*De Foe's Life and Times.

than that of Dr Franklin, who found it in his father's library, and, alluding to it, says, he received impressions from it which influenced some of the principal events of his after-life.

After the publication of this performance De Foe several times exercised his pen in writing pamphlets on various political topics, but produced nothing of any moment till in 1698 he came forward with a tract designed to further the reformation of manners in the nation. The exceeding dissoluteness of the times had offended the moral sense of the constitutional monarch, who had been used to stricter ways, and accordingly, in his speech of the present year, he signified a desire for improvement. 'I esteem it,' said he, 'one of the greatest advantages of the peace (which had lately been concluded), that I shall now have leisure to rectify such corruptions and abuses as have crept into any part of the administration during the war, and effectually to discourage profaneness and immorality.' The House of Commons, in their address to the king shortly afterwards, commended his design, declaring their readiness to support him; and 'in concurrence with his majesty's pious intentions, they most humbly desired that his majesty would issue out his royal proclamation, commanding all judges, justices of the peace, and other magistrates, to put in speedy execution the good laws that were now in force against profaneness and immorality, giving encouragement to all such as did their duty therein.' The king, in reply, said that 'he could not but be very well pleased with an address of this nature, and he would give immediate directions to the several particulars they desired.' Accordingly, a proclamation was issued for preventing and punishing the crimes and vices specified; and the parliament passed a bill to the same effect. In the like spirit the archbishop of Canterbury drew up some 'excellent rules for the government of the clergy,' which he communicated in a circular letter to the bishops of his province. These several proceedings De Foe looked upon with interest, but only with a partial satisfaction, inasmuch as he perceived that the pains and penalties instituted to effect the intended reformation were all likely to have a one-sided and exclusive operation, and would fall mainly, if not entirely, on those classes of society who were called the 'common people.' To serve the cause of these, he therefore published 'The Poor Man's Plea, in relation to all the Proclamations, Declarations, Acts of Parliament, &c. which have been or shall be made, or Published, for a Reformation of Manners, and Suppressing Immorality in the Nation;' and in this production he presented the public with a view of the subject not theretofore considered, and facetiously suggested a variety of reformations which, in his opinion, were required to insure the success of the rigorous measures contemplated.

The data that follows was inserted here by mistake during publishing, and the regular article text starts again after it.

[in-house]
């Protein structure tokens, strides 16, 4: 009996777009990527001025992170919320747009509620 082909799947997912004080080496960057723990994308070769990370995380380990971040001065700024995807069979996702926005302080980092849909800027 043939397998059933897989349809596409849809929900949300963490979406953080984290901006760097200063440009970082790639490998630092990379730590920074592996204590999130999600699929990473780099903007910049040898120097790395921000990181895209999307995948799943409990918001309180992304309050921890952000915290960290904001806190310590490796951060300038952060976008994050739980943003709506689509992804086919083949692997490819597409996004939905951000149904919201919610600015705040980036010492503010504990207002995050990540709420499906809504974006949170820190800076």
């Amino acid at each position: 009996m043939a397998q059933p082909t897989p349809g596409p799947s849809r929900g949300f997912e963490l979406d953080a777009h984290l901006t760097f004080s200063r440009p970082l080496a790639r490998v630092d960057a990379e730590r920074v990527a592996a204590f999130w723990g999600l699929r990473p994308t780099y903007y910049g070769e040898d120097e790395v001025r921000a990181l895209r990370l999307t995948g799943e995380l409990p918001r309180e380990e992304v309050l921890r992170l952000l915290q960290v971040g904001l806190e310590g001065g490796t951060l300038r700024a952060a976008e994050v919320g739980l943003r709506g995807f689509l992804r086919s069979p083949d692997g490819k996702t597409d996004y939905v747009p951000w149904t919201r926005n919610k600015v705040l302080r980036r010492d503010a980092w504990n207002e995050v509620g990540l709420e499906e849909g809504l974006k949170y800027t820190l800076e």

'In searching for the proper cure of an epidemic disease,' says he, 'physicians tell us it is first necessary to know the cause. Immorality is without doubt the present reigning distemper of the nation; and the king and parliament, who are indeed the proper physicians, seem nobly inclined to undertake the cure. But as a person under the violence of a disease sends in vain for a physician, unless he resolves to make use of his prescription, so in vain does the king attempt to reform a nation, unless they are willing to reform themselves.' After noticing with due commendation the efforts of the public authorities, he says-' These are great things, and, if